A federal appeals court just resurrected the salary history ban that will now prevent Philadelphia employers from asking job applicants about how much they are paid or setting new salaries based on pay history. Thanks to today’s 3rd Circuit Court of Appeals ruling, employers in Philadelphia must immediately alter their hiring practices and cease the practice of asking questions about compensation history on applications, in interviews, and at any stage during the hiring practice. You must also ensure that you do not use this forbidden information when setting new salary levels. What do employers need to know about today’s ruling and how best to come into compliance?
New Law, Explained
Salary history bans are quickly becoming more commonplace across the country and Philadelphia was among the first with it attempted to enact such a ban three years ago, before it became the subject of a legal battle. These laws aim to reduce pay inequality among gender and racial lines by reducing the chance that unfair past pay practices can be perpetuated as employees move from employer to employer. With today’s news, Philadelphia now joins the rank of at least 17 other states and 20 local jurisdictions that restrict the use of pay history.
The wage equity ordinance will now prohibit Philadelphia employers from taking any of the following steps:
- inquiring about a prospective employee’s wage history;
- requiring disclosure of wage history;
- conditioning employment or consideration for an interview on disclosure of wage history;
- retaliating against a prospective employee for failing to comply with any wage history inquiry; and
- relying on the wage history of a prospective employee in determining their wages unless they “knowingly and willingly” disclosed their wage history to the employer.
Brief History Of The Law
If all of this sounds familiar, it’s because we warned you about this new law back when it was about to take effect in 2017. But before the effective date, the Chamber of Commerce for Greater Philadelphia launched a legal campaign and argued that the law would violate the free speech rights of businesses. A lower federal court agreed that the law should be put on ice while the case was being litigated and blocked the portion of the law preventing employers from inquiring about pay history. However, the portion of the ordinance preventing employers from using the salary information remained.
Today, a three-judge panel on the 3rd Circuit Court of Appeals overturned the injunction that had blocked the inquiry rule from taking effect and resurrected the pay history ban in its entirety with immediate effect. The court conceded that the new law does act to limit employers’ speech, but that is “only because that limitation prevents the tentacles of any past wage discrimination from attaching to an employee’s subsequent salary.” Therefore, the court concluded that the goal of pay equity outweighed any free speech rights that are now placed on employers.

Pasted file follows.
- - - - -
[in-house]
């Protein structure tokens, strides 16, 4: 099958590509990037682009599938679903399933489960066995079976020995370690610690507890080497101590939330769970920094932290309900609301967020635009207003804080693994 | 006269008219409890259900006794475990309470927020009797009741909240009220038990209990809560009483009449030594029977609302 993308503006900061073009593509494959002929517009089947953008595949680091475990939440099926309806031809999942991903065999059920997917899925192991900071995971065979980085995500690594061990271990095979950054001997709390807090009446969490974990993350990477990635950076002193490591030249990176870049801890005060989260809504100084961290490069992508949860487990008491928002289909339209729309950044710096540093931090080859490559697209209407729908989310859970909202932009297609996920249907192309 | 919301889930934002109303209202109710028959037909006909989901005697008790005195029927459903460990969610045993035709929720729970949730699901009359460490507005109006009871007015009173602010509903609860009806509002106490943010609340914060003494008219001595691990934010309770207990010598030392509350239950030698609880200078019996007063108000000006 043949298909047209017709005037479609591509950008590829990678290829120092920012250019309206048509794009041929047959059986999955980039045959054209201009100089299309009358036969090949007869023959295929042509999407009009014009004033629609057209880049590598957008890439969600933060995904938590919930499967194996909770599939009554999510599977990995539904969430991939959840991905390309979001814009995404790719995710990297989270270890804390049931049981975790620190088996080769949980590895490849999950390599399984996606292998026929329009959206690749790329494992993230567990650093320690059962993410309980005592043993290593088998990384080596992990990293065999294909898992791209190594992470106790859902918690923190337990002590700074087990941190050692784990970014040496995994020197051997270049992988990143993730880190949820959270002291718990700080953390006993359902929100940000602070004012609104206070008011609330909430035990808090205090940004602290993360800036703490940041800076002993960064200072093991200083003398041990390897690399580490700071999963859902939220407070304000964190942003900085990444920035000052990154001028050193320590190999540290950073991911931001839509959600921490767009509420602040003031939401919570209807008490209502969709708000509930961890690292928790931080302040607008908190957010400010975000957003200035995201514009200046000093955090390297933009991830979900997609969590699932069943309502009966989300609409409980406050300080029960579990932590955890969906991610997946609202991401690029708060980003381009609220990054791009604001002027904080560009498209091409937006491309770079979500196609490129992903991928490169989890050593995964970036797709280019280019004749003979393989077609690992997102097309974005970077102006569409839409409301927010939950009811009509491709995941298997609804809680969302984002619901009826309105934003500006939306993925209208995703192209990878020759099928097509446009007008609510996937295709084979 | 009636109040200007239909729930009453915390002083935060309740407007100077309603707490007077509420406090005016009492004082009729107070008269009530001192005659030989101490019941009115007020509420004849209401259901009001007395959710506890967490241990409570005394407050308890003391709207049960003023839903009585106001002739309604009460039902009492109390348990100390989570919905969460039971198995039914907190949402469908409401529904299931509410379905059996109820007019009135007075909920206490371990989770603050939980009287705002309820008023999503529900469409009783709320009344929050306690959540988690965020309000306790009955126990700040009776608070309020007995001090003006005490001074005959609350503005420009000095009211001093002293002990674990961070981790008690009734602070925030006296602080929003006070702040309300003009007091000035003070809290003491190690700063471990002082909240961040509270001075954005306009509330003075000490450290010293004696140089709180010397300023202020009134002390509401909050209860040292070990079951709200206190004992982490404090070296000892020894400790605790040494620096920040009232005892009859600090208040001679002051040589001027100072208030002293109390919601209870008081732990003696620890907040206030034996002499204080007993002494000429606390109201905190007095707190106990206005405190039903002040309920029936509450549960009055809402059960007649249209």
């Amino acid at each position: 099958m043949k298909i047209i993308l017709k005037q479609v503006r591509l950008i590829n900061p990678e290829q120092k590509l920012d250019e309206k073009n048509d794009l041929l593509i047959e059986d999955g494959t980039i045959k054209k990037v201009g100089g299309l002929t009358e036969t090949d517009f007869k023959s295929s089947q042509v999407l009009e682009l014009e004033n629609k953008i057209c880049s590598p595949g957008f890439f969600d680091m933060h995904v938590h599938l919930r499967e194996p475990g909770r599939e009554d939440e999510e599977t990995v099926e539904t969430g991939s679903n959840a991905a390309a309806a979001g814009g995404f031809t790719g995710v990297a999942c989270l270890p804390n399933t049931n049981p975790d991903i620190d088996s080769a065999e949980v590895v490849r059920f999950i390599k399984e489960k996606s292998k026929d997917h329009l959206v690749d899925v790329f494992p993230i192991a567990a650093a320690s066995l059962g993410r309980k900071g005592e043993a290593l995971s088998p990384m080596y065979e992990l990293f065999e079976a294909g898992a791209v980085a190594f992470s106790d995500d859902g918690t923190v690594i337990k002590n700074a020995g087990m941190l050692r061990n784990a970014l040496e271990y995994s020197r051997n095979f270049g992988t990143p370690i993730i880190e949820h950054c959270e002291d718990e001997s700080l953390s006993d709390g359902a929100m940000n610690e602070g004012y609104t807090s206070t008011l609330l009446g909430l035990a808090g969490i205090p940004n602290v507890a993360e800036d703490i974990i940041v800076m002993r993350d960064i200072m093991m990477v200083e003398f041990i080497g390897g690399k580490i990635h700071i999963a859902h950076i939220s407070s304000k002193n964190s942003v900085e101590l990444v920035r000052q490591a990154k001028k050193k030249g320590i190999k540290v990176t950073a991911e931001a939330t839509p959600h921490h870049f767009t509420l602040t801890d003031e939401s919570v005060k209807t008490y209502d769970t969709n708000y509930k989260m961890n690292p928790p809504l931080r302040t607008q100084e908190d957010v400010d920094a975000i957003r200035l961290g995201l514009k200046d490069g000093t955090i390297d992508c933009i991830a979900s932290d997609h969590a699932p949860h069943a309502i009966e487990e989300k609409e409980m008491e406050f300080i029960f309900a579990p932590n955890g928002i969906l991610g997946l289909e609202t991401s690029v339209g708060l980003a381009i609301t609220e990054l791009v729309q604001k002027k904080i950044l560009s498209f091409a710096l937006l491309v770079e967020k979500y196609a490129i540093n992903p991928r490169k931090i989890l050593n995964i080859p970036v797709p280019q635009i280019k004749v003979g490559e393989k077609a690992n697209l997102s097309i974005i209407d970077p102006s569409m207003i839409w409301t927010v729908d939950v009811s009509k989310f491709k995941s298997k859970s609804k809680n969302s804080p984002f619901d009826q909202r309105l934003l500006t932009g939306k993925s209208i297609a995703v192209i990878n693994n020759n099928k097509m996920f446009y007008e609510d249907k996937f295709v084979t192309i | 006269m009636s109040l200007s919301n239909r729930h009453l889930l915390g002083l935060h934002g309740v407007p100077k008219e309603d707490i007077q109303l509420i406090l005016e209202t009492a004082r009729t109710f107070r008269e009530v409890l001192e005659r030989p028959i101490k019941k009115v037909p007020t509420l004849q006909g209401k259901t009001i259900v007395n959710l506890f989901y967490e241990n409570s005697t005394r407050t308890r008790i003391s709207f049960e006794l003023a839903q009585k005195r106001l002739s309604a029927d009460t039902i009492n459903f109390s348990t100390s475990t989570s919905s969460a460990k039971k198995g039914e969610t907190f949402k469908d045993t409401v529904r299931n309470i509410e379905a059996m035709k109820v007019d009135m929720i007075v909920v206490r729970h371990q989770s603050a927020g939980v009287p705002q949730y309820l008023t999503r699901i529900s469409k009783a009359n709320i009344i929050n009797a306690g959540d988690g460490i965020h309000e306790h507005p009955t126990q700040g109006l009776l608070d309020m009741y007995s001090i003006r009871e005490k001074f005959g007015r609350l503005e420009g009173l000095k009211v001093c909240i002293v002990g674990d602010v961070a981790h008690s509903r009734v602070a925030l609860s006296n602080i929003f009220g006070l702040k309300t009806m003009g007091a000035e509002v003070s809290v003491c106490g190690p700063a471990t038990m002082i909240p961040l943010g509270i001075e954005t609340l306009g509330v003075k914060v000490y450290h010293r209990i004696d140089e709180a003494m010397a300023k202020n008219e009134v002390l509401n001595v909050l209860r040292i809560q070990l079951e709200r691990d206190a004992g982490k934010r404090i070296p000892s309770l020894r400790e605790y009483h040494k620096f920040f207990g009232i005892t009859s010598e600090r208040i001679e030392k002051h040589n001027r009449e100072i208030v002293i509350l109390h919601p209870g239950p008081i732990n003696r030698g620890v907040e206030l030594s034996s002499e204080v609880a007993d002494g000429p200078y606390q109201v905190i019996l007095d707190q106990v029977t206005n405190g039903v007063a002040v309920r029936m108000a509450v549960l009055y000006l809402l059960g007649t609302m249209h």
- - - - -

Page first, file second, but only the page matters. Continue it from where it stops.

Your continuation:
What Should Employers Do?
The Chamber of Commerce’s lawsuit against the new city law continues, and although there is a chance that the litigation could take another twist and the court could rule that the salary history ban is unconstitutional, or the U.S. Supreme Court could step in to review the matter, you should not rely on these possibilities. Instead, now is the time to adjust to the new business reality and revise your hiring practices.
You should carefully review your employment applications and hiring processes to ensure that they do not impermissibly inquire into, or rely upon, salary history information. In particular, job applications and new hire packets should be amended to remove any inquiries into prior salary history. You may want to consider replacing such questions with inquiries about salary expectations, making sure that information doesn’t lead any hiring personnel into a conversation that could veer into illegal territory.
In addition, all staff involved in the hiring process should be trained about the law’s new requirements. You will want to specifically cover with your hiring personnel how the new law impacts the types of inquiries and questions that are permissible and not permissible.
While it might be fairly easy to comply with the prohibition barring you from inquiring about wage history during the interview process, the prohibition against using wage history information in determining the amount of compensation to be offered to the candidate is a bit trickier to navigate. Under the new law, you may only use this information if the candidate “knowingly and willingly” disclosed the information to you. If, however, you came upon the wage history information by other means, you still cannot consider it. It will be important for you to document any voluntary disclosures clearly and contemporaneously in the event you are questioned about the situation at a later point.